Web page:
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Droids Attack hits Iowa City


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mp3 sample: Droids Attack

"The Arcade Bully"

Guitarist and vocalist Brad Van wants people to know that Droids Attack is more than just another band with a gimmick.

The three-piece, which combines the high-energy genres of punk and metal, used to have a fourth member who appeared onstage in a robot costume, but after he joined the military, the band pushed its live focus toward its heavily distorted riff rock instead of the stage antics.

“A lot of people miss the robot, but if they ask about it, I just say if they want to see a guy in a suit, they should go to Chuck E. Cheese’s,” Brad Van, 34, said and laughed.

Droids Attack will play a free show as part of the Mill’s “4/20 Fest,” which celebrates the underground holiday for the cannabis-loving crowd. Other bands set to rumble the stage starting at 9 p.m. today are Des Moines’ Superchief and Iowa City natives Snow Demon.

The Mill, 120 E. Burlington St., is touting the show as a “stoner-rock onslaught,” but Van doesn’t necessarily agree that his music fits into the category heavily composed of sludgy guitars and gravelly vocals, which is also known for its slow moving pace and gloomy lyrics.

“A lot of stoner rock is kind of boring to me,” he said. “I try to let people know we play faster stuff, too, but whatever. It’s one of those things where what you are and what people end up calling you sometimes ends up being different.”

The Iowa City show is the first stop on Droids Attack’s “southern leg of touring” in support of its latest album, Must Destroy, which came out in February. Van said the record has made waves on independent rock radio and even landed on College Music Journal’s charts.

“It will be our biggest tour and biggest promotion to date,” Van said.

The Madison, Wis.-based rockers have come a long way since Van met up with drummer Tony Brungraber at the guitarist’s retro gaming arcade in 1998. Both shared a love of science fiction and classic gaming and bonded through conversations about Robocop and Starship Troopers.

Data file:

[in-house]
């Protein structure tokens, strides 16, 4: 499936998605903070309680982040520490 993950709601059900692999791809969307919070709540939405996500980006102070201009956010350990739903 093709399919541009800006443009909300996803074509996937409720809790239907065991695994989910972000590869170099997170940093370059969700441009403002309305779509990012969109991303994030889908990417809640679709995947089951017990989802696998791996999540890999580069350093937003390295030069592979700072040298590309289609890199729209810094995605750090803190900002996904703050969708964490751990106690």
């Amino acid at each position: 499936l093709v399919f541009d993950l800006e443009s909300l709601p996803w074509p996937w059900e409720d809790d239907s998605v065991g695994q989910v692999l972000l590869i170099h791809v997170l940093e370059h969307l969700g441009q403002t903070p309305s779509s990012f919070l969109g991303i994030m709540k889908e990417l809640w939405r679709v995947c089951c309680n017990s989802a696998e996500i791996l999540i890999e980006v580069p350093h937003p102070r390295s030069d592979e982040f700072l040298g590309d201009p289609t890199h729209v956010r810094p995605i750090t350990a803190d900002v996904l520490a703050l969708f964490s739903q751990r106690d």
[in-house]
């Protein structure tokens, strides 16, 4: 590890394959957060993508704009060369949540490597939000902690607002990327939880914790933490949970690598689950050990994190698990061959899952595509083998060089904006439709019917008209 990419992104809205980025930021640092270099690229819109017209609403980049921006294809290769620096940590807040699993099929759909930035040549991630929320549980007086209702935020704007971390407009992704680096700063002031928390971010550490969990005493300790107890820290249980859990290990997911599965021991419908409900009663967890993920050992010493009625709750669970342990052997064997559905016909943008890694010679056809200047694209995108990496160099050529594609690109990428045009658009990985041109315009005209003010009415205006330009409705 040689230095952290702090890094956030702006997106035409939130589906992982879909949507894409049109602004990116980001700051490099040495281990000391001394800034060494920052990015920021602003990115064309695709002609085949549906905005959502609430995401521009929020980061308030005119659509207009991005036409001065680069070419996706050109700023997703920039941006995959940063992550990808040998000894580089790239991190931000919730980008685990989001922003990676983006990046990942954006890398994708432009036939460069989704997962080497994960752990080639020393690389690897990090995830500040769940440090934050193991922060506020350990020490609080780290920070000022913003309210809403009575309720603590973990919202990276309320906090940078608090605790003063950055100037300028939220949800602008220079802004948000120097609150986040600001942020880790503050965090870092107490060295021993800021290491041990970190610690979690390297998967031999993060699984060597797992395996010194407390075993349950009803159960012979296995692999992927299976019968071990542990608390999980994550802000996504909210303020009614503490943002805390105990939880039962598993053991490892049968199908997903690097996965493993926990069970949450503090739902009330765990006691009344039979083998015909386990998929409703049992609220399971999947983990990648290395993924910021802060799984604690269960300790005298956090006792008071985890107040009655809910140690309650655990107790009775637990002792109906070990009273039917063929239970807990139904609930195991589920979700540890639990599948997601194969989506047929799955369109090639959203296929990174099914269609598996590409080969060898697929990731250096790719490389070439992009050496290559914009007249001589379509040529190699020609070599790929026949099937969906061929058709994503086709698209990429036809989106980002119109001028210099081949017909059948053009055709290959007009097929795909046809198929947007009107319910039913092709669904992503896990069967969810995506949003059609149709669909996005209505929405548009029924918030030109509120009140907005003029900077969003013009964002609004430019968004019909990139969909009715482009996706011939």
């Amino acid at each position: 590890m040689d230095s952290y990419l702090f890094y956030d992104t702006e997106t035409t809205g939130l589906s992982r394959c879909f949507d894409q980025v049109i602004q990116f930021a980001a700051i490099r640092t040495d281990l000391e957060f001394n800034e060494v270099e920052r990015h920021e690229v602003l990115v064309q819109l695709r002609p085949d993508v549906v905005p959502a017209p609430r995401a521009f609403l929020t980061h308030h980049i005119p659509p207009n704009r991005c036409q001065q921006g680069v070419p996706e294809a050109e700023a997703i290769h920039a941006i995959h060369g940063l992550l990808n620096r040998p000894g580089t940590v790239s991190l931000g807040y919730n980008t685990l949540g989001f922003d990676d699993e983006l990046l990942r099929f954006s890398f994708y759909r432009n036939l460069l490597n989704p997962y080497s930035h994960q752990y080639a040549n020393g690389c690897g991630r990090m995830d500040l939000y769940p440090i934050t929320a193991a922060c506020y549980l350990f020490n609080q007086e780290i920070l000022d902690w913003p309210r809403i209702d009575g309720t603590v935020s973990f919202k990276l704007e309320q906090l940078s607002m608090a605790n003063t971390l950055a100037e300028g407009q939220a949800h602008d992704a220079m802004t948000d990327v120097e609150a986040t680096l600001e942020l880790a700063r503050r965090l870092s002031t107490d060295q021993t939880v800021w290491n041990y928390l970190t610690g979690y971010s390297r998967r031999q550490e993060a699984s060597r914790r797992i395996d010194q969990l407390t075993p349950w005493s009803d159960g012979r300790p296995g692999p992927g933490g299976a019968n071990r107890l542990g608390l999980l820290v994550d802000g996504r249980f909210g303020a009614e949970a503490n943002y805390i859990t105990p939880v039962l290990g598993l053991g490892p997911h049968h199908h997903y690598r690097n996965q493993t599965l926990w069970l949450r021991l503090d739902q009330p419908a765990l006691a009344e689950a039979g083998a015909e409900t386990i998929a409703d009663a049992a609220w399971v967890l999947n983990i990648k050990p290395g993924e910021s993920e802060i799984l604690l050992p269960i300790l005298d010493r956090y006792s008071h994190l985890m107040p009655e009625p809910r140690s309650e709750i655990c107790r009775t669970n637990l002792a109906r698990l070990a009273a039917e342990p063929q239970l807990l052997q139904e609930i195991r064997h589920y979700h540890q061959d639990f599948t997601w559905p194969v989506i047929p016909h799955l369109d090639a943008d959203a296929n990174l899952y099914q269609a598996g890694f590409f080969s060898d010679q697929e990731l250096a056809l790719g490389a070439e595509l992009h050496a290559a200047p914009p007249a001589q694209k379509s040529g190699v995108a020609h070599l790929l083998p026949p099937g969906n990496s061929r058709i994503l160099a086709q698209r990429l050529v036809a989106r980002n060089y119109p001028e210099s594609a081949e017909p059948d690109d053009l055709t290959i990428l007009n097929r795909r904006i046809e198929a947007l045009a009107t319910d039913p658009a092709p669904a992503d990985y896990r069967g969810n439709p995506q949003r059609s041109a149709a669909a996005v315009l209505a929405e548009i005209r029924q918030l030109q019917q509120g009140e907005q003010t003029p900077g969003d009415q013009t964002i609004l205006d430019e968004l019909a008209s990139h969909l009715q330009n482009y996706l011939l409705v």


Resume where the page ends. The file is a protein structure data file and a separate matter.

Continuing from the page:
Eventually, Van and Brungraber formed Droids Attack in 2001, and finally, in 2004, the group recruited bassist Nate Bush to record its début full-length, All Your Chicks Belong to Us. Eventually Van was forced to close down his arcade and put the machines into storage in order to better support his family.

“We practice at the storage space and every now and again, we’ll flip on the Centipede machine and have some fun,” Van said.

While Droids Attack may have strayed away from its robot roots, the band still writes songs about science fiction and other dark subject matter.

“I like to sing about how people are kind of hypocritical and how they all are sort of wired to do themselves in, you know, that kind of stuff,” the vocalist said.

Van said the band also occasionally writes about Steven Seagal, karate movies, and other “stupid s—,” depending on the group’s mood.

The guitarist said the band is looking forward to scouting out new areas of interest while on the road when not playing songs, citing a trip to an action-figure museum in Oklahoma and the world’s biggest truck stop in Iowa as past detours.

“You meet such great people in other cities, so when you’re visiting you’re looking forward to seeing them and you know, see new places, it’s awesome,” Van said.

Snow Demon guitarist Matt Cooper is one of the many friends Van made while on the road. Cooper said he is looking forward to playing 4/20 Fest with Droids Attack.

“They’re a lot of fun, really good rock ’n’ roll,” he said. “It will especially be a blast to get three somewhat heavier rock bands involved at the Mill.”

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